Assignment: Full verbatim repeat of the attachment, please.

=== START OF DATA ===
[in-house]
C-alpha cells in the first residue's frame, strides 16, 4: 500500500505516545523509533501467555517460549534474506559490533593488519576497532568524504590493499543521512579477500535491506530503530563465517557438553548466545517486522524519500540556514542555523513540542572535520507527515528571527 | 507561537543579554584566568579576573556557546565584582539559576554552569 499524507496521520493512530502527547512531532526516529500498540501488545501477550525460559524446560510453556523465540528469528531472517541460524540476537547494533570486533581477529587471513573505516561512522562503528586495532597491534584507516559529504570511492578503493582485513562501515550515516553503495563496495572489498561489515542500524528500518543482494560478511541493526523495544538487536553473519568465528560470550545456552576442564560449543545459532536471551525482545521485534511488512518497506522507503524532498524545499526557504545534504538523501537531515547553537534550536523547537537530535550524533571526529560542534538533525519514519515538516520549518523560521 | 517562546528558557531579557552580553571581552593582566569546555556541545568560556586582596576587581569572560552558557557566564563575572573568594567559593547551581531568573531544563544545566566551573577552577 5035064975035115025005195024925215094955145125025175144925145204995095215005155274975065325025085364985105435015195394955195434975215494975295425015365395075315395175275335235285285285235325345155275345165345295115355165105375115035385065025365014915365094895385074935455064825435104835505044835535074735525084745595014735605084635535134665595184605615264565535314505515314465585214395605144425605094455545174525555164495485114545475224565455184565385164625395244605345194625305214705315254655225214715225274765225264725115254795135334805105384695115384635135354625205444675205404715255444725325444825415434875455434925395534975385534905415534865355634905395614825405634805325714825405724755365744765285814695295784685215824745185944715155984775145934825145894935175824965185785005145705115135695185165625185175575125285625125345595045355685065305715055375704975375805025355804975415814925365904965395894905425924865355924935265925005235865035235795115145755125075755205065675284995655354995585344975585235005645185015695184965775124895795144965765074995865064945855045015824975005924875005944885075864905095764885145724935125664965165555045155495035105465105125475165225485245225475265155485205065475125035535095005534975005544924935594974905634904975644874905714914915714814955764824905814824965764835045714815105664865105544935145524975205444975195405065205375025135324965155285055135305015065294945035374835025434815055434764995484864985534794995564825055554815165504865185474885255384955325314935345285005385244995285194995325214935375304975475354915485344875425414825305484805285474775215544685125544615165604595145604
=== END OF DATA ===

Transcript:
[in-house]
C-alpha cells in the first residue's frame, strides 16, 4: 500500500505516545523509533501467555517460549534474506559490533593488519576497532568524504590493499543521512579477500535491506530503530563465517557438553548466545517486522524519500540556514542555523513540542572535520507527515528571527 | 507561537543579554584566568579576573556557546565584582539559576554552569 499524507496521520493512530502527547512531532526516529500498540501488545501477550525460559524446560510453556523465540528469528531472517541460524540476537547494533570486533581477529587471513573505516561512522562503528586495532597491534584507516559529504570511492578503493582485513562501515550515516553503495563496495572489498561489515542500524528500518543482494560478511541493526523495544538487536553473519568465528560470550545456552576442564560449543545459532536471551525482545521485534511488512518497506522507503524532498524545499526557504545534504538523501537531515547553537534550536523547537537530535550524533571526529560542534538533525519514519515538516520549518523560521 | 517562546528558557531579557552580553571581552593582566569546555556541545568560556586582596576587581569572560552558557557566564563575572573568594567559593547551581531568573531544563544545566566551573577552577 5035064975035115025005195024925215094955145125025175144925145204995095215005155274975065325025085364985105435015195394955195434975215494975295425015365395075315395175275335235285285285235325345155275345165345295115355165105375115035385065025365014915365094895385074935455064825435104835505044835535074735525084745595014735605084635535134665595184605615264565535314505515314465585214395605144425605094455545174525555164495485114545475224565455184565385164625395244605345194625305214705315254655225214715225274765225264725115254795135334805105384695115384635135354625205444675205404715255444725325444825415434875455434925395534975385534905415534865355634905395614825405634805325714825405724755365744765285814695295784685215824745185944715155984775145934825145894935175824965185785005145705115135695185165625185175575125285625125345595045355685065305715055375704975375805025355804975415814925365904965395894905425924865355924935265925005235865035235795115145755125075755205065675284995655354995585344975585235005645185015695184965775124895795144965765074995865064945855045015824975005924875005944885075864905095764885145724935125664965165555045155495035105465105125475165225485245225475265155485205065475125035535095005534975005544924935594974905634904975644874905714914915714814955764824905814824965764835045714815105664865105544935145524975205444975195405065205375025135324965155285055135305015065294945035374835025434815055434764995484864985534794995564825055554815165504865185474885255384955325314935345285005385244995285194995325214935375304975475354915485344875425414825305484805285474775215544685125544615165604595145604